The drive was an adventure in itself, being a new route. We were rewarded with surprisingly great scenery, including the discovery of Tomahawk Lake. On a beautiful day, I have to say it was just nice to be out driving. Like me, C likes to drive around aimlessly and enjoys making road "connections".   
Once at the BRP, we pulled off at the Green Knob Overlook at Milepost 50.4. Our plan was to hike up to the firetower, descend down to the South Toe River and the Black Mountain Campground, and then ascend more than 3600' in elevation over 5 1/2 miles to reach the Mitchell summit. This is one of the toughest climbs in the region.
The trail to the firetower is not obvious from the overlook, since there is no signage. You have to walk about 100 yards north (turn right from the overlook) and look for the signpost for the trail on the opposite side of the road. The narrow 1/2-mile trail gains 340 feet in elevation. It has a yellow blaze and can be overgrown in areas. Since it is somewhat hidden, the trail is not used by many hikers.

The panoramic views from atop the tower are certainly worth the 1/2 mile hike from the Parkway. The tower provides the best viewing point of the rugged and tall Black Mountains range, including Mt. Mitchell. The fire tower, atop the 5,080-foot Green Knob Mountain, was built by the U.S. Forest Service in 1931. 
The tower can be seen as you drive north on the BRP

Looking westat the peaks of the Black Mountains, the highest in eastern America with

Mt. Mitchell (6,684 ft) on left, Mt. Craig (6,647 ft) and Big Tom (6,580 ft).

The Black Mountains are underrated. They are more than a billion years old and contain 16 peaks over 6,000 feet tall. Six of the ten highest peaks in the eastern US are found here- including Mount Mitchell, with an elevation of 6,684 feet. Under...rated.

What a setting for an adventure run!
We descended down to the Black Mountain Campground easily enough, adding miles by taking the longer loop trail. We stopped and had a bite to eat at the bridge entering the campground.

As you go through the campground, it's a little difficult to tell where to pick up the trail to Mitchell. We saw a sign for a trail to a waterfall...so we had to take that excursion. Setrock Creek Falls is very cool and easy to access.

Setrock Creek Falls- Between Briar Bottom and Black Mountain Campground

Eventually, we made our way to the trail indicating the Mitchell summit was 5.5 miles.  This was a tough, relentless climb. It's deceiving. About midway up, I bonked. However, after some food and rest I came around pretty quickly.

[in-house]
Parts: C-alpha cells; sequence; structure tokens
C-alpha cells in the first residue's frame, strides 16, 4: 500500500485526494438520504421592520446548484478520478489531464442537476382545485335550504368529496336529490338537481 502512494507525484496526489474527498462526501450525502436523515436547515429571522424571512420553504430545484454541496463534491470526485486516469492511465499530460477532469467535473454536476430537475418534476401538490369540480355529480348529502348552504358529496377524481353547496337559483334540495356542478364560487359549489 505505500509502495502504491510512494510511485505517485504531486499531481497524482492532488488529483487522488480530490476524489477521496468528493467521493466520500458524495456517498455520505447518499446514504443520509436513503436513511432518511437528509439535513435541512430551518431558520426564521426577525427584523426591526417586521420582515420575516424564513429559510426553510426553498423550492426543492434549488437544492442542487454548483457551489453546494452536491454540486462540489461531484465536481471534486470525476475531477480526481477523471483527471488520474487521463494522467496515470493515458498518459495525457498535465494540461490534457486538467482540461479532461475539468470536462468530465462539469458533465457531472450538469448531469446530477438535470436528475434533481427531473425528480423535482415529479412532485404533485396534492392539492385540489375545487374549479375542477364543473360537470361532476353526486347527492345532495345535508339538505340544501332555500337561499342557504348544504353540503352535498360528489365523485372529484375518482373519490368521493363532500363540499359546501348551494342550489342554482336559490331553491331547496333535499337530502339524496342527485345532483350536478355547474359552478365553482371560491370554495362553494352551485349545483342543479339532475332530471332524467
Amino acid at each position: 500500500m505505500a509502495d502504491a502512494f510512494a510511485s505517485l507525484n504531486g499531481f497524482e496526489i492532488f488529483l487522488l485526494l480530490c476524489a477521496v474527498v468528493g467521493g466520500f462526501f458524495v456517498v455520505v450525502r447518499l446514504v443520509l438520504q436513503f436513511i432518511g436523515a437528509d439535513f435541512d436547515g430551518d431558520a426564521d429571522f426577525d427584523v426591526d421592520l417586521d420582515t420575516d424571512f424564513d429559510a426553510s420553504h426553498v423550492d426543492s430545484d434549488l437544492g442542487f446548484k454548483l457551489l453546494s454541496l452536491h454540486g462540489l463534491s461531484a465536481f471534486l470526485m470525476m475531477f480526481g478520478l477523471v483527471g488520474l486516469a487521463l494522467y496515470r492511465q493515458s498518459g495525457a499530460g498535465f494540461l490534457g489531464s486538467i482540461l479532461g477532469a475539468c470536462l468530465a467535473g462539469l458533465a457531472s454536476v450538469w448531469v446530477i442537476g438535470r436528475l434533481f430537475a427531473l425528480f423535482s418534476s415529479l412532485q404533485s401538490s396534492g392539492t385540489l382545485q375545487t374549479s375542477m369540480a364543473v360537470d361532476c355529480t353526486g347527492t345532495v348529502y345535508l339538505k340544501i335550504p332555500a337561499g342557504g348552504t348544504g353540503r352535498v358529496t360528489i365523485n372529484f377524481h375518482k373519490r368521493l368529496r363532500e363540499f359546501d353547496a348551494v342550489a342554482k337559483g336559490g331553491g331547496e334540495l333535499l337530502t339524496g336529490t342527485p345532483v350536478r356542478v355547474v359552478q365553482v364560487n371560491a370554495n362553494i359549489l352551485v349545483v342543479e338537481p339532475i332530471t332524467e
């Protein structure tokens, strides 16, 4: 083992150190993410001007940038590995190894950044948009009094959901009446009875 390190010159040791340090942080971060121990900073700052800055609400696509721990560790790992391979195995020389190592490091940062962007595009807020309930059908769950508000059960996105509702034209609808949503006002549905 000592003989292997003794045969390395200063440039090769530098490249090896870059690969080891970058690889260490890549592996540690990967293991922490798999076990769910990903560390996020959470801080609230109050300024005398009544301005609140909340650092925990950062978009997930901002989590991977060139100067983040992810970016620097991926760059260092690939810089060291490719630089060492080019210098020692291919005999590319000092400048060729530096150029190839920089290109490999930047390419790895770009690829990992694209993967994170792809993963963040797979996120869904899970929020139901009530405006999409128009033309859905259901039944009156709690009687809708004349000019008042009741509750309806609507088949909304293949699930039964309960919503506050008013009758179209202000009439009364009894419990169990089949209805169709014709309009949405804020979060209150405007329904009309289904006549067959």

We met up with the old Mitchell approach trail at the junction of Comissary Ridge and knew we only had about 900 feet to go. Midway up the trail we saw signage for the Balsam Nature Trail, and we didn't take the trail to the right...yet still ended up arriving at Mitchell via the Balsam Nature Trail. I've approached Mitchell from this same starting point, and fail to understand what turn I take that puts me on the Balsam Nature Trail...a mystery.

Finally, we summit Mt. Mitchell, and it's totally fogged in and it's gotten very cold. Then it starts raining!  We were definitely taking the road back to the car.

This was the most interesting part of the run. It was so foggy and rainy as we left the park it was a little bit scarey. We had to wonder if the winds were going to stay kicked up. because we were both freezing.  Then thunder and lightning got our attention...

It was like this the whole way back, although we did run most of the way which felt good.

We got back to the car almost 9 hours later, and endured fog so thick you couldn't see through it for almost all of the ride back.

This was a very tough 25 mile loop, but one I will come back and run again. It was a great reminder about how fickle the weather can be at Mt. Mitchell. 

Good times!

Thursday, April 12, 2012

Barkley: What Was I Thinking?

I realize now it was probably a mistake to go in to work the day after getting home from Barkley. I mean, how do I reconcile the fact I broke IN to a prison in the dead of night with this stack of papers on my desk?

It’s like Barkley switched on my prehistoric brain and I'm having trouble switching it back. I can readily deal with the possibility of falling off a cliff while being lost “out there”, but answering a phone? What planet does THAT happen on? I’m staring at this box of highlighters on my desk like they're moon rocks. What ARE these things? And when will I remember why I find them necessary?

Like so many others, it will take me a while to “normalize” and absorb everything that happened before, during, and after Barkley. Barkley changes you, and it’s hard to force yourself to put everything in to words when you’re still trying to understand it. But you have to weigh that against the fading memories that will be gone forever if you don’t act.

Now, more than ever, I know this is an event you have to experience to appreciate. To attempt one loop is to know not how difficult, but how IMPOSSIBLE this event truly is. And I say this even after watching not one but THREE people finish this year, and six people complete the “Fun Run”.

As for my 1-loop experience, I found myself scraped, alone, lost, found, befriended, and continually tortured in seemingly endless ways. I climbed almost 11,000 feet, descended the same amount of treacherous downhill, jumped off a cliff, bush wacked through briars, creeks, rocks and trees, located 11 books hidden in the woods, and found my way back to camp in a 18 hour and 46 minute timeframe of seriously difficult effort.